“A leader’s intelligence has to have a strong emotional component. He has to have high levels of self-awareness, maturity, and self-control. She must be able to withstand heat, handle setbacks and when those lucky moments arise, enjoy success with equal parts joy and humility. No doubt emotional intelligence is more rare than book smarts, but my experience says that it is actually more important in the making of a leader. You just can’t ignore it.”
– Jack Welch, Former Chairman of General Electric
Emotional Intelligence (EI), the ability to understand and navigate emotions to guide thinking and behavior, first materialized as the missing link in an unconventional discovery:
People with average IQs outperform those with significantly higher IQs 70% of the time.
As IQ has long been understood to be a key driver of job performance, this finding has confused the masses for years.
Not Daniel Goleman.
In 1995, psychologist and twelve-year New York Times writer Daniel Goleman published an international best-seller: “Emotional Intelligence”. Business would never be the same.
“Most gratifying for me has been how ardently the concept has been embraced by educators, in the form of programs in ‘social and emotional learning’ or SEL. Back in 1995, I was able to find only a handful of such programs teaching emotional intelligence skills to children. Now, a decade later, tens of thousands of schools worldwide offer children SEL.” – Daniel Goleman
Actually, the term was first coined in 1990 by Dr. Peter Salovey and John Mayer, who identified five components of emotional intelligence: self-awareness, empathy, self-management (of one’s feelings), self-motivation, and ability to handle relationships.
And in 2009, a renowned study by Travis Bradberry and Jean Greaves determined the following:
- EI accounts for 58% performance in all jobs and is the single biggest predictor in the workplace.
- That being said, only 36% of people are able to accurately identify their emotions as they happen.
- EI is the strongest driver of leadership and “personal excellence”.
- EI appears to increase steadily with age.
I have said it before and I will say it again: The key to success in business is evoking the desired emotional response.
Could heightened emotional intelligence equate to higher acceptance of corporate sustainability?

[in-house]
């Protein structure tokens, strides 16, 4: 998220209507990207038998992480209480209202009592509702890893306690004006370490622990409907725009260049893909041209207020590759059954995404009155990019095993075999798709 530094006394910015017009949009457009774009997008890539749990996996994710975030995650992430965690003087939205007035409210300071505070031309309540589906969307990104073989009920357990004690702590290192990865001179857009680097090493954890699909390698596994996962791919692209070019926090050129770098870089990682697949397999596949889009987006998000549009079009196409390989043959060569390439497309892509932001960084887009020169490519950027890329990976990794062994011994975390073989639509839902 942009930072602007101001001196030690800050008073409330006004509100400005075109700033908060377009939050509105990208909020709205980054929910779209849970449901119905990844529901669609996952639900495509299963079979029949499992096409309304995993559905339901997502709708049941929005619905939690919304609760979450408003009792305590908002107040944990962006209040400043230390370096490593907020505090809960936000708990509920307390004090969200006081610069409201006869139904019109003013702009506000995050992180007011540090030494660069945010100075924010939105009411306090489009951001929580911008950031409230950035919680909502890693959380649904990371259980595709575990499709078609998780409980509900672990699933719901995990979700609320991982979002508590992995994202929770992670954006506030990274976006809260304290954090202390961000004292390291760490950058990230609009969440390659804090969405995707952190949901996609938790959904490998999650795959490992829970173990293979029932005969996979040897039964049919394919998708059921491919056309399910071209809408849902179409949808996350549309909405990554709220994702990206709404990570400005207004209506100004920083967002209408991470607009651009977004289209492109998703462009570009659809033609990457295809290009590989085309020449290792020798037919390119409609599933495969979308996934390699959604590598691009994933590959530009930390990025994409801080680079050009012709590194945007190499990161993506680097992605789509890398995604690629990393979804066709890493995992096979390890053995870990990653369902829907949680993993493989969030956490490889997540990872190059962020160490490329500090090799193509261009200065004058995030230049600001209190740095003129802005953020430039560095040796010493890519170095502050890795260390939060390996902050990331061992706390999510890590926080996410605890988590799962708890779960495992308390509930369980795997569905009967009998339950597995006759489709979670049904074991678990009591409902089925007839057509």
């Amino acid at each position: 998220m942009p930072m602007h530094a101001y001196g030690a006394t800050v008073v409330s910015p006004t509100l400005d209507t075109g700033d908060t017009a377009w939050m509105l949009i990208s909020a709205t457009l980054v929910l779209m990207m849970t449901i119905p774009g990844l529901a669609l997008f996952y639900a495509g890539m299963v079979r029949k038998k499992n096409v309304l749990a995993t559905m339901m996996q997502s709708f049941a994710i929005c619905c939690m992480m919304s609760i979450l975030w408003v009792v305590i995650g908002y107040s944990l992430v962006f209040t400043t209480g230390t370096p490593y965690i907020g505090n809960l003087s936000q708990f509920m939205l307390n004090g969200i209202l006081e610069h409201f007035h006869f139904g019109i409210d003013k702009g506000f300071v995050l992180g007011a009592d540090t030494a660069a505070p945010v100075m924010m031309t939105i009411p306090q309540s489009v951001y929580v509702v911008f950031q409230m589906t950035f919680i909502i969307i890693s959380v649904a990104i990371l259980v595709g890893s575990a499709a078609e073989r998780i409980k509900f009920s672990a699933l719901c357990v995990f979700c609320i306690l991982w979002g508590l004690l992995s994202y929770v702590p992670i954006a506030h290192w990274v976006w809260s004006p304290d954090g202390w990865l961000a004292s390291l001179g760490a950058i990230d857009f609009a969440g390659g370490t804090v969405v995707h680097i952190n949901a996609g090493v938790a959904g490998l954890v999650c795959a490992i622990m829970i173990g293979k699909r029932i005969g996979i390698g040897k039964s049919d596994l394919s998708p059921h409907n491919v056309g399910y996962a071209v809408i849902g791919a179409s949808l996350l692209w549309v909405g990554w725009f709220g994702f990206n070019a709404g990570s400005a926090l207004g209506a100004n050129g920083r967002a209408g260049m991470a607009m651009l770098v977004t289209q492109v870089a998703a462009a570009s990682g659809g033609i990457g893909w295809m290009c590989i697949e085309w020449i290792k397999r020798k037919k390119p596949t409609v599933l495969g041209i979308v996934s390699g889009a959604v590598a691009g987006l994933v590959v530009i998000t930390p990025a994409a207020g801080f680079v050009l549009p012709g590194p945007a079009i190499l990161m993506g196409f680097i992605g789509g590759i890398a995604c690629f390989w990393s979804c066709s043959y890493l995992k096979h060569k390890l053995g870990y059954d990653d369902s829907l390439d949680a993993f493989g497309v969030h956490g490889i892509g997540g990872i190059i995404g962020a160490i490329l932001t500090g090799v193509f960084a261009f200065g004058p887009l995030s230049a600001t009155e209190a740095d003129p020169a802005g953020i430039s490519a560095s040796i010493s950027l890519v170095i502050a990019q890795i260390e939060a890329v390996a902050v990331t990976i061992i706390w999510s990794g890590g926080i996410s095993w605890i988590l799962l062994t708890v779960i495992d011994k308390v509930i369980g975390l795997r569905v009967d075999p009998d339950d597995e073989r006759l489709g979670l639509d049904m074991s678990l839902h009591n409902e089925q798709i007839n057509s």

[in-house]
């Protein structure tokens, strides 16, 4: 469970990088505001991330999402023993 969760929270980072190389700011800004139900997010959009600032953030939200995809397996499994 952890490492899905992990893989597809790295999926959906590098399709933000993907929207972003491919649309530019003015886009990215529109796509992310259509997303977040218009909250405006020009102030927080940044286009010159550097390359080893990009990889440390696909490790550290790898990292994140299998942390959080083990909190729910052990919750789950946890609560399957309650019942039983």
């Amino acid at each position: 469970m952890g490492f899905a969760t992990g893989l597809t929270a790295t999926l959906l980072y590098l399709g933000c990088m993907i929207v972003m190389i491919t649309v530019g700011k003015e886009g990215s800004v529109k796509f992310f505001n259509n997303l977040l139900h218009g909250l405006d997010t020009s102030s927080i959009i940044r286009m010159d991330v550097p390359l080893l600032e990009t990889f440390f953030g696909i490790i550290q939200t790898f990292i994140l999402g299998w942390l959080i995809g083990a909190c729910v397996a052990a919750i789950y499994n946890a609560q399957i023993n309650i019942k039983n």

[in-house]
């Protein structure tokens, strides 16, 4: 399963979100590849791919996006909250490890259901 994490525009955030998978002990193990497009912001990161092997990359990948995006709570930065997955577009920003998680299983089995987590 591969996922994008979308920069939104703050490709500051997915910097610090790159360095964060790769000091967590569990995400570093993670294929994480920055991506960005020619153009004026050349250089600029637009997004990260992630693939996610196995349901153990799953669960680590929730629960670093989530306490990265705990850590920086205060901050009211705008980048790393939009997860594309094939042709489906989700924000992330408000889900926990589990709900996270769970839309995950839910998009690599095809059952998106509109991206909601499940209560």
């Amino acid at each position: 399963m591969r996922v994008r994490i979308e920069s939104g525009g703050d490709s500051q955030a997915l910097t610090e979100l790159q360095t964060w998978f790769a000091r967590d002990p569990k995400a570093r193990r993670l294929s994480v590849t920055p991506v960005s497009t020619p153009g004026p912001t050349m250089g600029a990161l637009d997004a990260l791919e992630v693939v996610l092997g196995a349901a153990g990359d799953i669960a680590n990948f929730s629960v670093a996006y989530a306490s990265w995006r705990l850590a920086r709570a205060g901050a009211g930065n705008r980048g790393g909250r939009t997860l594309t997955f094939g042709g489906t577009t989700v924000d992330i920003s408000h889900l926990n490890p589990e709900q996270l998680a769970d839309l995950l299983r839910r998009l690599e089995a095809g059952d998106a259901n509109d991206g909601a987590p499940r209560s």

My money’s on “yes”.
Neoclassical economics assumes that individuals rationally process information. Behavioral finance counters: people are highly irrational, they rewrite history, they justify, they overweight certain factors, they resist change, they frame within biases. Behavioral finance suggests that individuals, even when faced with the notion that a corporation’s practices are against their moral beliefs, will block out negative factors. Emotional intelligence combats logical fallacies. In other words, emotional intelligence combats irrational decision-making.
Can emotional intelligence actually be heightened?
Yes. Worldwide, companies are not only seeking EI in employees, but also engaging in corporate practices (360 reviews, mandatory workshops, team activities) to strengthen this valued skill.
If a company can augment the EI of its employees, it seems reasonable to conclude that a company could also increase the EI of its consumer and investors.
The companies examined by TheSustainableInvestor are attempting to do just this. A review of the efforts of Patagonia, CVS Health, Warby Parker, Apple, Google, Tesla Motors, etc. portrays the following: those that are most successful in attaining simultaneous sustainability and profitability are heightening their consumers’ emotional intelligence. Warby Parker uses visualization in its Buy a Pair Give A Pair initiative, enabling the consumer to donate eyewear to an almost-identifiable individual. Warby Parker astutely seeks to elicit an emotional connection, rather than struggling to play to the “rational” mind. Tesla attaches to its owners with the “Tesla Motors Club”. Similarly, CVS Health engages with consumer emotion, “Your health is our number one priority”.
The success follows.
The average person has approximately 50,000 thoughts per day (Bradberry & Greaves, 2009).
Now, if only 10,000 or so of those thoughts could be focused on investing and consuming in sustainable companies, the world might look a little brighter.